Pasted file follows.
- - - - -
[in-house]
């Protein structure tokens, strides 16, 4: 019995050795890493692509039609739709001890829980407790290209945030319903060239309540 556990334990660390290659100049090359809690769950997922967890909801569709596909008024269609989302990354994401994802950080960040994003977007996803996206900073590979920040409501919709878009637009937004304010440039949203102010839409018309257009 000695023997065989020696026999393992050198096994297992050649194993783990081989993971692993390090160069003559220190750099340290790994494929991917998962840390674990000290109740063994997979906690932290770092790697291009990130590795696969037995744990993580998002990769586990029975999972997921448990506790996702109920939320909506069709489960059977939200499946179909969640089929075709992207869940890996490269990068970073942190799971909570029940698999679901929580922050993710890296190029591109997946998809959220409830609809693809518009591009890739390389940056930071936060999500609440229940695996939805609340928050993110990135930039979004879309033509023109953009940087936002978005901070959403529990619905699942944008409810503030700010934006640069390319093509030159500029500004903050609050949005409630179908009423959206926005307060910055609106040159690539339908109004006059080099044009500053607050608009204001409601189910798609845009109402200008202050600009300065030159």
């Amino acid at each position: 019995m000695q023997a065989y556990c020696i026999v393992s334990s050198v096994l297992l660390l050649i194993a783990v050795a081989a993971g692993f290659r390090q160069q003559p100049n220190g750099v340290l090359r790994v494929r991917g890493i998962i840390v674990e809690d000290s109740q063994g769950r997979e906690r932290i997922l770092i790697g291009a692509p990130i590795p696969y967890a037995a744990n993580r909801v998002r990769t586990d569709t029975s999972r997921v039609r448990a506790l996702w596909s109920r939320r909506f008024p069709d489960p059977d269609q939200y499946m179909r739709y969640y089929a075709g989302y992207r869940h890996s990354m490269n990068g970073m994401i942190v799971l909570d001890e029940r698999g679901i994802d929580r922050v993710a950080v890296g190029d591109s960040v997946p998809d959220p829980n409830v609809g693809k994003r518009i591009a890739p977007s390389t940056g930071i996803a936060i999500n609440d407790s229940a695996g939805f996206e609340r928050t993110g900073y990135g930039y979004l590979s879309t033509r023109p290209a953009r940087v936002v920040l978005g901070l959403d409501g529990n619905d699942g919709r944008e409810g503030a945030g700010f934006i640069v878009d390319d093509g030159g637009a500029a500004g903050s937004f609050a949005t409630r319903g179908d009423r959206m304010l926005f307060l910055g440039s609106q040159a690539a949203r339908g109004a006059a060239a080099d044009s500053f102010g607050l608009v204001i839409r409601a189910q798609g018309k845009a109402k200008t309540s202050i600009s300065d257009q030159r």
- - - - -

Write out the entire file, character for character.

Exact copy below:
[in-house]
């Protein structure tokens, strides 16, 4: 019995050795890493692509039609739709001890829980407790290209945030319903060239309540 556990334990660390290659100049090359809690769950997922967890909801569709596909008024269609989302990354994401994802950080960040994003977007996803996206900073590979920040409501919709878009637009937004304010440039949203102010839409018309257009 000695023997065989020696026999393992050198096994297992050649194993783990081989993971692993390090160069003559220190750099340290790994494929991917998962840390674990000290109740063994997979906690932290770092790697291009990130590795696969037995744990993580998002990769586990029975999972997921448990506790996702109920939320909506069709489960059977939200499946179909969640089929075709992207869940890996490269990068970073942190799971909570029940698999679901929580922050993710890296190029591109997946998809959220409830609809693809518009591009890739390389940056930071936060999500609440229940695996939805609340928050993110990135930039979004879309033509023109953009940087936002978005901070959403529990619905699942944008409810503030700010934006640069390319093509030159500029500004903050609050949005409630179908009423959206926005307060910055609106040159690539339908109004006059080099044009500053607050608009204001409601189910798609845009109402200008202050600009300065030159």
């Amino acid at each position: 019995m000695q023997a065989y556990c020696i026999v393992s334990s050198v096994l297992l660390l050649i194993a783990v050795a081989a993971g692993f290659r390090q160069q003559p100049n220190g750099v340290l090359r790994v494929r991917g890493i998962i840390v674990e809690d000290s109740q063994g769950r997979e906690r932290i997922l770092i790697g291009a692509p990130i590795p696969y967890a037995a744990n993580r909801v998002r990769t586990d569709t029975s999972r997921v039609r448990a506790l996702w596909s109920r939320r909506f008024p069709d489960p059977d269609q939200y499946m179909r739709y969640y089929a075709g989302y992207r869940h890996s990354m490269n990068g970073m994401i942190v799971l909570d001890e029940r698999g679901i994802d929580r922050v993710a950080v890296g190029d591109s960040v997946p998809d959220p829980n409830v609809g693809k994003r518009i591009a890739p977007s390389t940056g930071i996803a936060i999500n609440d407790s229940a695996g939805f996206e609340r928050t993110g900073y990135g930039y979004l590979s879309t033509r023109p290209a953009r940087v936002v920040l978005g901070l959403d409501g529990n619905d699942g919709r944008e409810g503030a945030g700010f934006i640069v878009d390319d093509g030159g637009a500029a500004g903050s937004f609050a949005t409630r319903g179908d009423r959206m304010l926005f307060l910055g440039s609106q040159a690539a949203r339908g109004a006059a060239a080099d044009s500053f102010g607050l608009v204001i839409r409601a189910q798609g018309k845009a109402k200008t309540s202050i600009s300065d257009q030159r």